Science Quiz #1

Emily Perelman

Lab Safety

Will do 33-37 labs

Every Lab

  • Goggles must be kept over your eyes until Mr. Leeds says to put them away (33 labs or so)
  • Report all accidentals/spills to Mr. Leeds immediately
  • Try your best to use common sense

In Case of Emergency

  • Nurse ext. 2828

Safety equipment

  • Fire extinguisher
  • Fire blanket – wrap around someone to extinguish flames (covered in fire proof chemicals
  • Eyewash/shower


  • Never taste chemicals
  • Always waft liquids to detect odor
  • Never waft solids/powders
  • Avoid touching chemicals
  • Always wash hands with soap + water after lab
  • If chemicals touch skin: flush skin with water for one minute + notify Mr. Leeds


  • Hot glass + cold glass look the same
  • Never use chipped or broken glass

o Tell Mr. Leeds and dispose in proper trash

  • Never use force to remove or insert glass

Alcohol burners

  • Roll up sleeves, put up long hair (not just put back) (or you cannot do lab)
  • Never walk away from a lit burner
  • Never point the open end of a hot test tube or lit burner at yourself or someone else
  • Do not look down into a test tube/beaker while its being heated
  • Make sure burner is capped and flame is out when done

End of experiment

· Clean up area + materials completely (or you lose points)

· Make sure burner is out if one was used

· Keep goggles on (over eyes) until Mr. Leeds says to put them away

Scholar Reaction In The Bag Inquiry Demonstration and Lab Activity

Reaction in a Bag Lab

Gas comes from – a + b +liquid

Heat comes from – a + a liquid (exothermic reaction)

  • Endothermic reaction – heat comes from inside

Experimental Errors

  • If there was a hole in the bag: would not see gas being produced

Red Liquid

  • Phenol red
  • Used as a pH indicator
  • Below 7 on pH scale turns yellow
  • Above 8 on pH scale turns pink

pH scale

  • Measures acidity
  • Goes from 0-14
  • 0 (acid) - 7(neutral) - 14(alkaline)
  • Examples:
  • Lemon juice – 1.5 on pH scale (acidic)
  • Tums – 10 on pH scale (alkaline)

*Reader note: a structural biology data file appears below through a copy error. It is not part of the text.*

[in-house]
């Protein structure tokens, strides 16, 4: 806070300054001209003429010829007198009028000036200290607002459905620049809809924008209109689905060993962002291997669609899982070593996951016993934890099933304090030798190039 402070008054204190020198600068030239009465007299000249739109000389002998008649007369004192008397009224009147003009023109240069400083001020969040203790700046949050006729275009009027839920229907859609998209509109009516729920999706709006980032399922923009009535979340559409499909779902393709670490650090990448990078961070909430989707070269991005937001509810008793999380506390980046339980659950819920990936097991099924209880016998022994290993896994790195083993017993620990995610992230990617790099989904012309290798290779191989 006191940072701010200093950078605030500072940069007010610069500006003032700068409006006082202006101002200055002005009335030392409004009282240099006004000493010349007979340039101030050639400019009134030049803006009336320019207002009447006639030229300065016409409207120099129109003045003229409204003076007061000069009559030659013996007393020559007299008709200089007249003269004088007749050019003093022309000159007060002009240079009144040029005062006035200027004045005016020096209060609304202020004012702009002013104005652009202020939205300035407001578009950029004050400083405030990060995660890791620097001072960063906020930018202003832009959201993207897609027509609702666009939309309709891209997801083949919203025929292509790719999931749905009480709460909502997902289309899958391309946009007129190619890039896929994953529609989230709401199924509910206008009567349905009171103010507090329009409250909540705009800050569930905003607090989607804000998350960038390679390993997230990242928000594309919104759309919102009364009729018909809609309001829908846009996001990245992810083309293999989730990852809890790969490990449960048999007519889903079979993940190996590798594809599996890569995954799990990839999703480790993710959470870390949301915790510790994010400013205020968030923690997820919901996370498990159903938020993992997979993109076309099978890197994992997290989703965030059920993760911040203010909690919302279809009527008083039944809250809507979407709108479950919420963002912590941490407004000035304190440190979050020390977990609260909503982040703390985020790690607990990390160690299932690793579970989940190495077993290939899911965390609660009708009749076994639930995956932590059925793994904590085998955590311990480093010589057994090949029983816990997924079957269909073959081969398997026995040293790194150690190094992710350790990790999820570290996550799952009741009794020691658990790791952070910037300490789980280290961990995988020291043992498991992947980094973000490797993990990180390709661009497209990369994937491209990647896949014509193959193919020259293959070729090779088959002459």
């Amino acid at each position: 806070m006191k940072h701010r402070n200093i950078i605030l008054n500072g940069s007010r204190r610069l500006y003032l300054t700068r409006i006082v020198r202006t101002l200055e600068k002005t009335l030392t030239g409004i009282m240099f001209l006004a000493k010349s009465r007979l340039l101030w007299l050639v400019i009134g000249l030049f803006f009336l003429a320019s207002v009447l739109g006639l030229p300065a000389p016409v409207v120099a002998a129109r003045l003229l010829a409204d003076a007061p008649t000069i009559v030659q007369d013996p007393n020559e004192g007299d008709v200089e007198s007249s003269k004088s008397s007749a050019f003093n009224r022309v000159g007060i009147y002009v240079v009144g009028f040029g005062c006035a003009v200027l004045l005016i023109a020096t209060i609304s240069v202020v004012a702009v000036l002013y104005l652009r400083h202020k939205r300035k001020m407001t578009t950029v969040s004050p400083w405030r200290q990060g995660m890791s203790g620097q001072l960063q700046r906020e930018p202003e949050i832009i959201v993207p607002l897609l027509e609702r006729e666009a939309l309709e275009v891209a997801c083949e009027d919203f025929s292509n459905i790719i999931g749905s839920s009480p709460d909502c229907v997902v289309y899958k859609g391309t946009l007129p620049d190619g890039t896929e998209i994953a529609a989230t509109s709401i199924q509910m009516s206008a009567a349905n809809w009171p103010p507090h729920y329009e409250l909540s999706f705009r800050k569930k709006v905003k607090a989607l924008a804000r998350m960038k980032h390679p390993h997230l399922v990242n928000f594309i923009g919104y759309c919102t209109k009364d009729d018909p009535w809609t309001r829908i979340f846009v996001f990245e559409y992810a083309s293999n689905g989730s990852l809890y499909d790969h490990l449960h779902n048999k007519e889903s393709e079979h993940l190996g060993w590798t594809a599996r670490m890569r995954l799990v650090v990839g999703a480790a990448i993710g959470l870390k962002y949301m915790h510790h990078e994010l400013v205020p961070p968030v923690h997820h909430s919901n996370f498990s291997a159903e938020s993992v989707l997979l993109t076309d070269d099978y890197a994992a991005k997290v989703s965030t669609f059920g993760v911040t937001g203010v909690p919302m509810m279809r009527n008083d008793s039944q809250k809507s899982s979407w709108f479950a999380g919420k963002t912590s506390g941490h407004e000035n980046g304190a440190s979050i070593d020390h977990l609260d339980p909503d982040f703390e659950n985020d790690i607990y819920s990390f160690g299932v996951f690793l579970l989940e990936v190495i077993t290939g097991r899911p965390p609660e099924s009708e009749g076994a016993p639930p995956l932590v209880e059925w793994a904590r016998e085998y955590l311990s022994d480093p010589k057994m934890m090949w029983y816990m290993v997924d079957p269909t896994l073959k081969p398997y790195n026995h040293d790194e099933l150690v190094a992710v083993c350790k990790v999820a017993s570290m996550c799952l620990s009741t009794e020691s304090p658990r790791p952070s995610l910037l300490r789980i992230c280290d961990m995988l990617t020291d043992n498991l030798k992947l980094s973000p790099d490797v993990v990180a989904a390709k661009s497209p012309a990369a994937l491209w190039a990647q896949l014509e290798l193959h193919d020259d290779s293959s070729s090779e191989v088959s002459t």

The Two Solids

Solid A – calcium chloride (calcium + chlorine)

  • Acidic
  • Hydrotropic (Hydro = water)
  • Absorbs (attracted to) water
  • Used in: Canned veggies, gatorade, flavor pickles, a preservative
  • Absorbs the water (Hydrotropic)
  • Can stay on shelf for a long time
  • Keeps them firm (absorbs water)
  • Not soggy/mushy
  • Calcium chloride is an electrolyte (used in sports drinks)
  • Salty flavor

Solid B – sodium bicarbonate (baking soda)

  • Used in baking (cupcakes + cookies etc.) - helps rise
  • Absorbs moisture + fridge odor
  • A little hydrotropic (most salts are)
  • Also used in: toothpaste, laundry detergent
  • Non acidic (alkaline)

Heating Baking Soda Lab

Blue dot questions

#1. Bottom of the test tube

  • See brown (test tube getting burned/scorched)
  • Baking soda stays fairly the same
  • Becomes a little more compacted

#2. Top of the test tube

  • Condensation forming (moisture)
  • Bubbly
  • Misty/foggy/wet

#3. Occurring in the inverted bottle

  • Water level decreases: goes into container (pushed out)
  • This is why it was important to fill container with water ONLY to line or it would get pushed out

#4. Heating empty test tube (in lab)

  • No condensation occurs
  • Bottle doesn’t fill with gas (like it does when baking soda is heated)
  • Therefore the gas comes from the baking soda (hot gas)

#5. Where does gas come from

  • Baking soda

#6. Where do the droplets come from

  • The gas from the baking soda makes droplets/condensation
  • Water DID NOT come from bottle into test tube
  • Some gas did not make it too the bottle
  • Hits the top of the test tube, which is cooler than the bottom (where it came from) and makes condensation
  • The temperature change makes condensation


Heated baking soda with tea

  • Baking soda dissolves
  • Usually when heated = darker
  • Translucent yellowy brown

Not heated baking soda

  • Baking soda condenses at the bottom